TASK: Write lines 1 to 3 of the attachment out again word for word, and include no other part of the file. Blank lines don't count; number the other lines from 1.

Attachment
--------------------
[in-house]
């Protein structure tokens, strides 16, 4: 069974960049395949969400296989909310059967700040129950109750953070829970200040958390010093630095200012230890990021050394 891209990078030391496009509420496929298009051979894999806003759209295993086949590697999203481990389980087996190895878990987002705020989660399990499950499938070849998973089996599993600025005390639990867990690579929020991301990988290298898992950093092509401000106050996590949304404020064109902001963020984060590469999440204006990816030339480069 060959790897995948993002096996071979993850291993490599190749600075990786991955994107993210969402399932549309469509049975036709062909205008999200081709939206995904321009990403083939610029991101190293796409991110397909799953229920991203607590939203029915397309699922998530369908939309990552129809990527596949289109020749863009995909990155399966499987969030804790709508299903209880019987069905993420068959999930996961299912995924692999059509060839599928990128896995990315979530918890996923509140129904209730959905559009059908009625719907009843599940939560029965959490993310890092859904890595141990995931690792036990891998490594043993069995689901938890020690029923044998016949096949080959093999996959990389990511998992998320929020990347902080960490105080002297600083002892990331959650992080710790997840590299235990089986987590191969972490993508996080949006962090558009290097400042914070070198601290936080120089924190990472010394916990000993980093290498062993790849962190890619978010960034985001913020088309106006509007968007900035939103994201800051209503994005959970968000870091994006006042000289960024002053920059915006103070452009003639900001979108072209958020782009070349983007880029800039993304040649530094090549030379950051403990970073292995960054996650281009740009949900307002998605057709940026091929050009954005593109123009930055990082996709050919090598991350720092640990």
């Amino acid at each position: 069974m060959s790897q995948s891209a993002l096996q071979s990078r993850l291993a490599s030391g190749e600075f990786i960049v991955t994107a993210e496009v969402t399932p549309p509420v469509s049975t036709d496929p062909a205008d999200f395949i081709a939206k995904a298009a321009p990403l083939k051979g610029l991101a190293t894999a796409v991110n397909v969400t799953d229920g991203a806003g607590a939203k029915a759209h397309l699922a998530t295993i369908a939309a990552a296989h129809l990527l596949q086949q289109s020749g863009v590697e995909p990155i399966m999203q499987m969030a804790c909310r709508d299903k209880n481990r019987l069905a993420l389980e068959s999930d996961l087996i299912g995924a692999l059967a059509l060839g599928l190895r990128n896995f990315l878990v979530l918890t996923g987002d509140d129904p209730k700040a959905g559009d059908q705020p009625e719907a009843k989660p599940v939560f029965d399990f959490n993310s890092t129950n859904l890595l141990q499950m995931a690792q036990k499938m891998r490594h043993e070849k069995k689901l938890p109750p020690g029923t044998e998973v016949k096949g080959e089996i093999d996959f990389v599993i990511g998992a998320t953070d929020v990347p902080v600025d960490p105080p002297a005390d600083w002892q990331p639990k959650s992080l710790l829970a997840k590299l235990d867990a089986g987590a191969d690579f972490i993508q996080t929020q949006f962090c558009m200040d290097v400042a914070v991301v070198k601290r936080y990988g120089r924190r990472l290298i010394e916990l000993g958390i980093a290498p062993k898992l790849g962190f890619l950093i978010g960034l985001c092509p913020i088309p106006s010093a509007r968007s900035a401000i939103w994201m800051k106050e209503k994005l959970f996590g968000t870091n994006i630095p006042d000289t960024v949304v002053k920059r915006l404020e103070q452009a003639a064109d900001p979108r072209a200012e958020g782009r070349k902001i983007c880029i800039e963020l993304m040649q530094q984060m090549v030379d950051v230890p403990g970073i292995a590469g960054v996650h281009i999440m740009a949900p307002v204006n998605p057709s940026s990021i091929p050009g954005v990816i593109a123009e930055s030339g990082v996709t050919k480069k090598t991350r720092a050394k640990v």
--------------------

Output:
[in-house]
């Protein structure tokens, strides 16, 4: 069974960049395949969400296989909310059967700040129950109750953070829970200040958390010093630095200012230890990021050394 891209990078030391496009509420496929298009051979894999806003759209295993086949590697999203481990389980087996190895878990987002705020989660399990499950499938070849998973089996599993600025005390639990867990690579929020991301990988290298898992950093092509401000106050996590949304404020064109902001963020984060590469999440204006990816030339480069 060959790897995948993002096996071979993850291993490599190749600075990786991955994107993210969402399932549309469509049975036709062909205008999200081709939206995904321009990403083939610029991101190293796409991110397909799953229920991203607590939203029915397309699922998530369908939309990552129809990527596949289109020749863009995909990155399966499987969030804790709508299903209880019987069905993420068959999930996961299912995924692999059509060839599928990128896995990315979530918890996923509140129904209730959905559009059908009625719907009843599940939560029965959490993310890092859904890595141990995931690792036990891998490594043993069995689901938890020690029923044998016949096949080959093999996959990389990511998992998320929020990347902080960490105080002297600083002892990331959650992080710790997840590299235990089986987590191969972490993508996080949006962090558009290097400042914070070198601290936080120089924190990472010394916990000993980093290498062993790849962190890619978010960034985001913020088309106006509007968007900035939103994201800051209503994005959970968000870091994006006042000289960024002053920059915006103070452009003639900001979108072209958020782009070349983007880029800039993304040649530094090549030379950051403990970073292995960054996650281009740009949900307002998605057709940026091929050009954005593109123009930055990082996709050919090598991350720092640990």
């Amino acid at each position: 069974m060959s790897q995948s891209a993002l096996q071979s990078r993850l291993a490599s030391g190749e600075f990786i960049v991955t994107a993210e496009v969402t399932p549309p509420v469509s049975t036709d496929p062909a205008d999200f395949i081709a939206k995904a298009a321009p990403l083939k051979g610029l991101a190293t894999a796409v991110n397909v969400t799953d229920g991203a806003g607590a939203k029915a759209h397309l699922a998530t295993i369908a939309a990552a296989h129809l990527l596949q086949q289109s020749g863009v590697e995909p990155i399966m999203q499987m969030a804790c909310r709508d299903k209880n481990r019987l069905a993420l389980e068959s999930d996961l087996i299912g995924a692999l059967a059509l060839g599928l190895r990128n896995f990315l878990v979530l918890t996923g987002d509140d129904p209730k700040a959905g559009d059908q705020p009625e719907a009843k989660p599940v939560f029965d399990f959490n993310s890092t129950n859904l890595l141990q499950m995931a690792q036990k499938m891998r490594h043993e070849k069995k689901l938890p109750p020690g029923t044998e998973v016949k096949g080959e089996i093999d996959f990389v599993i990511g998992a998320t953070d929020v990347p902080v600025d960490p105080p002297a005390d600083w002892q990331p639990k959650s992080l710790l829970a997840k590299l235990d867990a089986g987590a191969d690579f972490i993508q996080t929020q949006f962090c558009m200040d290097v400042a914070v991301v070198k601290r936080y990988g120089r924190r990472l290298i010394e916990l000993g958390i980093a290498p062993k898992l790849g962190f890619l950093i978010g960034l985001c092509p913020i088309p106006s010093a509007r968007s900035a401000i939103w994201m800051k106050e209503k994005l959970f996590g968000t870091n994006i630095p006042d000289t960024v949304v002053k920059r915006l404020e103070q452009a003639a064109d900001p979108r072209a200012e958020g782009r070349k902001i983007c880029i800039e963020l993304m040649q530094q984060m090549v030379d950051v230890p403990g970073i292995a590469g960054v996650h281009i999440m740009a949900p307002v204006n998605p057709s940026s990021i091929p050009g954005v990816i593109a123009e930055s030339g990082v996709t050919k480069k090598t991350r720092a050394k640990v």